The prime minister and his Cabinet govern the country. They make policies. They decide to implement the policies. They set the targets. They prepare and allocate the budget for every plan that they have. And the system requires and expects them to act in a fiduciary manner, namely, all their actions are done with the best interest of the nation in mind.


How do they implement all these plans? Who actually crystallises the plans into action? Here comes the civil service and the civil servants. They are the machinery of the government. They are the doers. Sometimes they provide inputs to the government in formulating policies. Some other time they suggest changes to the plans. But most of the time they implement what the government has, as a matter of policy, decided to do.

Herman Finer, the

 political scientist, defines civil service as a "professional body of officials, paid and skilled." They constitute the permanent executive in a modern state. Finer classified the British civil service into three broad categories, namely,


administrative — those who help in policy formulation and execution.


technical — those who carry out technical and specialised works such as the doctors, lawyers, economists, scientists and engineers.


manipulative — those who just carry out orders given by officers in the above two categories.


(source: Public Administration: Concepts and Theories by Rumki Basu)


In contrast to the prime minister and his Cabinet, the civil service, being a "professional body of officials, paid and skilled" is a permanent body. It does not change every five years or so. Government may change, according to the will of the people expressed through a general election. But the civil service stays. All its officers stay. Their work continues regardless of whom or from which party the government of the day is.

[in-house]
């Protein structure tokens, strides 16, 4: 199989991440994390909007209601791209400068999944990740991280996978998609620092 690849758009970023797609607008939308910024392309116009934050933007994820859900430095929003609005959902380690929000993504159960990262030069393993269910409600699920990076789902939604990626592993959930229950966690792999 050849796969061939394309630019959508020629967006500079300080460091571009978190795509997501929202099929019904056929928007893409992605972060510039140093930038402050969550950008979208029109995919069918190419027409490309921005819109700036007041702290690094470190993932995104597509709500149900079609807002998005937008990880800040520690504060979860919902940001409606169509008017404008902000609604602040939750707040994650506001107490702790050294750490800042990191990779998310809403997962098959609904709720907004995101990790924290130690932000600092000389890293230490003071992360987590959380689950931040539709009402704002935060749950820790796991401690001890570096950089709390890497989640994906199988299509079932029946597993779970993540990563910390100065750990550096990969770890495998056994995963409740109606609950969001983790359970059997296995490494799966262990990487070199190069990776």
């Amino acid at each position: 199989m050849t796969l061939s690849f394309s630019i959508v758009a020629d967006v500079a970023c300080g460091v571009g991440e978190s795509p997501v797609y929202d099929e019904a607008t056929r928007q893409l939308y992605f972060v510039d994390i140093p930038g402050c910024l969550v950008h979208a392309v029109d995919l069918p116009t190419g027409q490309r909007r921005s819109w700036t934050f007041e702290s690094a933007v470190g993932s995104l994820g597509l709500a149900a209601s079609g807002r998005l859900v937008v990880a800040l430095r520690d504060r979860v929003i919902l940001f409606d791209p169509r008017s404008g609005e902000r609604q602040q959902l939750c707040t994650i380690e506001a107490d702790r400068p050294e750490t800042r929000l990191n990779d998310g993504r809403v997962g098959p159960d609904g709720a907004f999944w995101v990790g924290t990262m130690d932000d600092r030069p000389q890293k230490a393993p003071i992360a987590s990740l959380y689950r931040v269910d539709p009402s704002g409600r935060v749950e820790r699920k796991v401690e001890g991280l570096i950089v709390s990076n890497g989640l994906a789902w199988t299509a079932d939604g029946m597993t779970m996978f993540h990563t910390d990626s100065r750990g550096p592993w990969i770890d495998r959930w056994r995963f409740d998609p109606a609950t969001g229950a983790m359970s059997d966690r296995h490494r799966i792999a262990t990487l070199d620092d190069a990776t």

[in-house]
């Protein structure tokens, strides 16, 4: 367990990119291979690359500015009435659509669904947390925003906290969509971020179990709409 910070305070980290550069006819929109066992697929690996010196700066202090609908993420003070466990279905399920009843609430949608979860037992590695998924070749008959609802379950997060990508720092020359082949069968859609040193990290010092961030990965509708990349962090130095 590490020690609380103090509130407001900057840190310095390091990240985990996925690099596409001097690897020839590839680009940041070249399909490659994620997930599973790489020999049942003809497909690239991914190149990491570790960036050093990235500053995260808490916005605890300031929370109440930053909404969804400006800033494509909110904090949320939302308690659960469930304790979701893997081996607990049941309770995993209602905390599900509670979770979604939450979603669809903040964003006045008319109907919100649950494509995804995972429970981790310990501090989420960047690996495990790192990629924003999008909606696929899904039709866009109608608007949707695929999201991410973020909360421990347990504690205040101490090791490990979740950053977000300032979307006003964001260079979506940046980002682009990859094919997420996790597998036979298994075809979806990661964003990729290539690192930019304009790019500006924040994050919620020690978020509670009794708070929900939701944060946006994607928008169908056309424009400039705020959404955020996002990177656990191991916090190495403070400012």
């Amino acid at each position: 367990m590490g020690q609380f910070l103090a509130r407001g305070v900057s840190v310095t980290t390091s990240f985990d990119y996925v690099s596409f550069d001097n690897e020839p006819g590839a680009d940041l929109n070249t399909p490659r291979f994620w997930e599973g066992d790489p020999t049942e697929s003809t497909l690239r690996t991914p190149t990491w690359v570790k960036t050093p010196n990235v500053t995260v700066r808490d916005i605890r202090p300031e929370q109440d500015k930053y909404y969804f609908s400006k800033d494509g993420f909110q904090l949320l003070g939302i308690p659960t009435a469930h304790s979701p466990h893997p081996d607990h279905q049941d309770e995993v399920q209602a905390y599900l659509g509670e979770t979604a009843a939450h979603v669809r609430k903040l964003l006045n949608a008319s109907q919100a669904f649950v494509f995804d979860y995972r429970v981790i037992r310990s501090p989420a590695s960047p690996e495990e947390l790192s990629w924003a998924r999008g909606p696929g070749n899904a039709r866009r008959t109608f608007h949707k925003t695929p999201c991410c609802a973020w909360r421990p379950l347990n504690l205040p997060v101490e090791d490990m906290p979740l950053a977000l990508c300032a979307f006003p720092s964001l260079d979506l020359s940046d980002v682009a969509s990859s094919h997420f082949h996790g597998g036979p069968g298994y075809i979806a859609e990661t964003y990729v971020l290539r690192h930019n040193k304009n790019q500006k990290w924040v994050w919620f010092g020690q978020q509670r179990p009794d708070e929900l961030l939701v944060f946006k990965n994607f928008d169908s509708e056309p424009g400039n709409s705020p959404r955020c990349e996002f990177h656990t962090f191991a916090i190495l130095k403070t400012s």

As the civil service is supposed to be professional and skilled, it goes without saying that it must be filled by people who are qualified for the job. There is no election to fill in vacancies. Jobs are applied for. Candidates are interviewed. The civil servants are chosen from the candidates with the best qualification and, in some instances, experience which is required of the job. That is in theory. In practice, however, there may be instances of abuse where candidates of certain race, religion, creed or breed who got the job instead of the qualified ones. But I will leave that for another article.


So, the civil service is filled with qualified people. These people are paid by the government from the taxes collected from the people. The civil servants are therefore officers of the government who work for the government in implementing and executing the government's plans and policies. If they don't work they could be charged before a disciplinary committee and dismissed. If they misbehave, the same thing could be done.


In the current age, the public has high expectations of the civil service. If they fail or are perceived to fail, the public can complain. Law suits may be brought against them. The government itself may question them. The civil service is accountable for whatever they do. They do not exist in a vacuum or in their own impenetrable world.


That is essentially, what the civil service is all about.


Now. Must the civil service be obedient to the government of the day? Yes, they should. Because the government is their master. And they are supposed to do whatever the government wants them to do in respect of the government's plans and policies. However, they must be obedient in so far as their wok requires them to be so. If they are asked to do things which are improper or illegal, then they should not be obedient. They are subject to the law, just as the government is.


Must the civil service be loyal to the government? Well, yes and no. In fact this is not an easy question to answer.


Let me explain.


They should only be loyal and faithful to the government as far as their job requires them to be so. If a proper administrative direction is given by the government, they should loyally and faithfully execute that direction. They should not refuse just because they belong to an opposition party, for instance. They should not refuse to do the job because their personal faith is not agreeable with the job which they are asked to do. They also cannot refuse to do something just because they think that to do it would be repugnant to their moral standard.